Just about any way you look at it, the early spring options abound including digging for razor clams or fishing for salmon, steelhead and trout.

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Just about any way you look at it, the early spring options abound including digging for razor clams or fishing for salmon, steelhead and trout.

“It was a spectacular weekend for (razor) clam digging with lots of happy diggers,” said Dan Ayres, the head state Fish and Wildlife coastal shellfish manager. “It was easy digging and many were done with limits of big clams in 10 minutes.”

An estimated 39,600 digger trips were taken coastwide (23,000 trips last Saturday) and 594,000 clams were harvested for an average of 15.0 clams per person (the first 15 clams dug are a daily limit).

Ayres says clam wastage (where diggers leave clams dug on top of beaches in search of bigger ones) was a big issue especially at Twin Harbors.

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“It is not unusual when you have a mix of big and small clams,” Ayres said. “The law says you must take your first 15 clams dug regardless of what you get.”

The next dates are: Tuesday to Thursday at Twin Harbors; and April 12-14 at Twin Harbors, Long Beach, Copalis and Mocrocks. More digs are also planned for April 24-30.

Record chinook catch at Anacortes Derby

The Anacortes Salmon Derby, hosted by the Fidalgo-San Juan Islands Chapter of Puget Sound Anglers, was last weekend, and 1,100 anglers weighed in 256 hatchery chinook (188 were caught on Saturday), which was the most fish caught in the derby’s history.

Scott Fowler of Burlington caught a 21.52 pound fish on Saturday, and took home the first place prize of $15,000. Second place was Rich Olson of Everett with a 19.42 pound fish worth $5,000.

Proceeds fund scholarships to benefit young adults pursuing a career in fishery management and related fields. The event has generated more than $163,000 in scholarships and grants in the past six-years.

Mark Yuasa: 206-464-8780 or myuasa@seattletimes.com

Fishing report
Location Comment


Slow to fair for spring chinook in Lower Columbia. From Feb. 1-March 31 an estimated 47,145 angler trips produced 1,519 chinook kept and 463 released. Mark (adipose clipped fish) rate is 76.6 percent. Fair to good for steelhead Sol Duc, Bogachiel, Calawah and Hoh. Improved for steelhead in Cowlitz. Fair in John Day Pool for walleye and bass.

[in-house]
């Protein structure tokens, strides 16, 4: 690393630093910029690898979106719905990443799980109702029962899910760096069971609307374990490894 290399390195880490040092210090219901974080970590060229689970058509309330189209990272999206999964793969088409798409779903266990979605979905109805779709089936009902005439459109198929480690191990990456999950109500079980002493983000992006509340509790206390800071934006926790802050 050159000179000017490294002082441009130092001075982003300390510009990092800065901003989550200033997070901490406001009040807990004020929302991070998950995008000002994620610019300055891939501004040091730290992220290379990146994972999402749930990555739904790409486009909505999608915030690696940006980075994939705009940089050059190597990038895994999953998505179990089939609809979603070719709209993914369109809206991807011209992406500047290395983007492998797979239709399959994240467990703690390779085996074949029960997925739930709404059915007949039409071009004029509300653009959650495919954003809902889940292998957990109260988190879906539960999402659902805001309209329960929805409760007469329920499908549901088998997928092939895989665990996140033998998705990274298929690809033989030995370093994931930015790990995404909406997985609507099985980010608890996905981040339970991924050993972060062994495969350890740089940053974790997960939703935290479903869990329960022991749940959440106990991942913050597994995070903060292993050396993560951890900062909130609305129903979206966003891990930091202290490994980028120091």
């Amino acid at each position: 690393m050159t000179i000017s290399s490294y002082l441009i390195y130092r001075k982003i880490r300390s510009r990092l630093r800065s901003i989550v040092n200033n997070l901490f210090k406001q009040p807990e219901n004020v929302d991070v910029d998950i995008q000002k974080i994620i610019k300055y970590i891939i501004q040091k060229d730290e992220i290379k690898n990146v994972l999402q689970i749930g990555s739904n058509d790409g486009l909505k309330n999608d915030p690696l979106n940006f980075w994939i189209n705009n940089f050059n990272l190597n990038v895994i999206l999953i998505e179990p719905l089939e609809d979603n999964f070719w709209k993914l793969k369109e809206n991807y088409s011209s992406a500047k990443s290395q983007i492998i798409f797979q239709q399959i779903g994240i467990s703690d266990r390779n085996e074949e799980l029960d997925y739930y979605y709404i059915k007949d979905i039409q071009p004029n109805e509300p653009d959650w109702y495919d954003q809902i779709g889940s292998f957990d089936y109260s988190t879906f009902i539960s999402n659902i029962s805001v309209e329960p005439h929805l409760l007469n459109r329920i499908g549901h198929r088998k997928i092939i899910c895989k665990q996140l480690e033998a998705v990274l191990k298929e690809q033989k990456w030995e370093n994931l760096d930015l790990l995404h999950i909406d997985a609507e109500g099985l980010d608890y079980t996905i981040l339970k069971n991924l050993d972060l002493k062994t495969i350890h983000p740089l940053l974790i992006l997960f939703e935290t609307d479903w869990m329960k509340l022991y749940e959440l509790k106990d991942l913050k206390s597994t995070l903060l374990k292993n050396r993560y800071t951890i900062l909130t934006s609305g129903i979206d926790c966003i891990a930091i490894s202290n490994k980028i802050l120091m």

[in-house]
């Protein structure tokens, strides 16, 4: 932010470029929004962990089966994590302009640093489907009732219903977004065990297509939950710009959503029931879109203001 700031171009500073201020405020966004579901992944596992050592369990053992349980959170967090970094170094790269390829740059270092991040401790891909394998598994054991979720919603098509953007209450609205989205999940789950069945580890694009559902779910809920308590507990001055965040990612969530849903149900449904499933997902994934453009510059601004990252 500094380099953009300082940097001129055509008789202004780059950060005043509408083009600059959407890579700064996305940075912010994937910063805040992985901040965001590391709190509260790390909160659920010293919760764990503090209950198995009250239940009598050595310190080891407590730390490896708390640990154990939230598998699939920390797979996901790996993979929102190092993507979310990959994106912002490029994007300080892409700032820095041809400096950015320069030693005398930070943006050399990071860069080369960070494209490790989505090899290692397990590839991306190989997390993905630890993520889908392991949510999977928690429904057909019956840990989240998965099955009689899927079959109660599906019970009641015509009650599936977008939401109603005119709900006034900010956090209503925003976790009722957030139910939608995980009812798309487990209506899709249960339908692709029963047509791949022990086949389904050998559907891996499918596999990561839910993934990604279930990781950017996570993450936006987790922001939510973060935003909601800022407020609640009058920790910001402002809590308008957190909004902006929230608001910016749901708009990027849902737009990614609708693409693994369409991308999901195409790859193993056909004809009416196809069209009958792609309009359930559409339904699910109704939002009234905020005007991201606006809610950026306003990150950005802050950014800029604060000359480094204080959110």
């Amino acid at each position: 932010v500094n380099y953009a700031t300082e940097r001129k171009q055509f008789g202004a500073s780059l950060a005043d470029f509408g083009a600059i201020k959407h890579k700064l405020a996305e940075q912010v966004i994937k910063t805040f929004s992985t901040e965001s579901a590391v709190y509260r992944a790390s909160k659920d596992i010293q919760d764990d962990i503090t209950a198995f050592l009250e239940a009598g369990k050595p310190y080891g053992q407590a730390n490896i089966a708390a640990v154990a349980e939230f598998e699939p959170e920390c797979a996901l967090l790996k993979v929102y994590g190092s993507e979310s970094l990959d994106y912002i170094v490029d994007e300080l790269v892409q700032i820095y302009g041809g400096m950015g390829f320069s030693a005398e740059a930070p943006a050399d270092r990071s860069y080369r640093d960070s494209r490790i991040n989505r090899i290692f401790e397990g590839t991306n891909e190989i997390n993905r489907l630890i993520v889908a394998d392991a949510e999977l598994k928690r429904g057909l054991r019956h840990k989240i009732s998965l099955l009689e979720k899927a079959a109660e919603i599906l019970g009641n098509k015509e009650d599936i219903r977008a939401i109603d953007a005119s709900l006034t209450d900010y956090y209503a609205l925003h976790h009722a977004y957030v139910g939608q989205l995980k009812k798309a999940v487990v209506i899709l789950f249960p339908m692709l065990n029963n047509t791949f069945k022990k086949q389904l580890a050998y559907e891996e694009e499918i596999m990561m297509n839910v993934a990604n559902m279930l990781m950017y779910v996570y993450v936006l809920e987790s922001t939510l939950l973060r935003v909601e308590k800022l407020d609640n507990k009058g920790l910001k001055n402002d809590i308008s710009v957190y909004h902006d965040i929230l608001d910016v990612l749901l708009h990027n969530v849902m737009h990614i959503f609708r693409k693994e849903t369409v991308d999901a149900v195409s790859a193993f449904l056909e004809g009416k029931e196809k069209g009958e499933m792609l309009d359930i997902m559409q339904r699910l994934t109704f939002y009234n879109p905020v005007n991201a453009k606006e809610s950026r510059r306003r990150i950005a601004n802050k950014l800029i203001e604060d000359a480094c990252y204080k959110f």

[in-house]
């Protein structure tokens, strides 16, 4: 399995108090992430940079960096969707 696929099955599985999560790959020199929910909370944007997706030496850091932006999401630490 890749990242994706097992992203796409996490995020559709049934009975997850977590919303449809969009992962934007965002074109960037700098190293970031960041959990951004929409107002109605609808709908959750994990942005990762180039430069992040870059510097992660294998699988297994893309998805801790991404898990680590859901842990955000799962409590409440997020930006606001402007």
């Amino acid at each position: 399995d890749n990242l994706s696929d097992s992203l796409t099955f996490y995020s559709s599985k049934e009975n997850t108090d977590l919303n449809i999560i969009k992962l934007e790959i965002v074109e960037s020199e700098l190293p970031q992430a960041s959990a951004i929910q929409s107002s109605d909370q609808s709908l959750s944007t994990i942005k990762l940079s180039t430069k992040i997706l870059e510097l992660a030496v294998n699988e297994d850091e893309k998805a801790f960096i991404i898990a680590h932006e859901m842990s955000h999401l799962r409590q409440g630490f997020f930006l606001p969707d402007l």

Biting: Yes

Rating: 2 stars

Statewide lakes Angle in King County was planted with 3,294 trout on March 27, and others recently planted were Beaver, Green, Alice, Meridian and Sawyer. In Snohomish County try for planted trout in Ballinger, Cassidy, Flowing, Gissburg, Ketchum, Loma, Shoecraft, Lost (Maltby), Martha Warm Beach, Panther and Silver. In Island County try for planted trout in Cranberry and Lone. The statewide lowland-lakes trout opener is April 27. Riffe Lake is good for landlocked coho. Good for kokanee and lake trout in Lake Chelan. Good for kokanee in American and Stevens. Good for trout in Upper and Lower Hampton, and North and South Teal in Grant County. Try Widgeon, Pillar, Snipe, Gadwall, Shoveler, Cattail, Poacher, Lemna, Hourglass and Sago. Dry Falls Lake, located southwest of Coulee City in Grant County is a popular trout spot. Caliche, Martha, Quincy, Burke, Dusty, Lenice and Nunnally are fair to good for trout. Rufus Woods Reservoir is fair for trout. Potholes Reservoir is good for trout and walleye.
Biting: Yes

Rating: 3 stars

Marine areas Best spot for chinook is Sekiu in Strait of Juan de Fuca, and fair at Freshwater Bay, Hein Bank, Coyote Bank and Port Angeles area. Lingcod and black rockfish fishing off Westport remains excellent, and Ilwaco and La Push are also open. Neah Bay opens April 16 for lingcod. Slow in Tacoma area and South Sound for chinook, but fair in Saratoga Pass, Hood Canal and North Sound.
Biting: Yes

Rating: 3 stars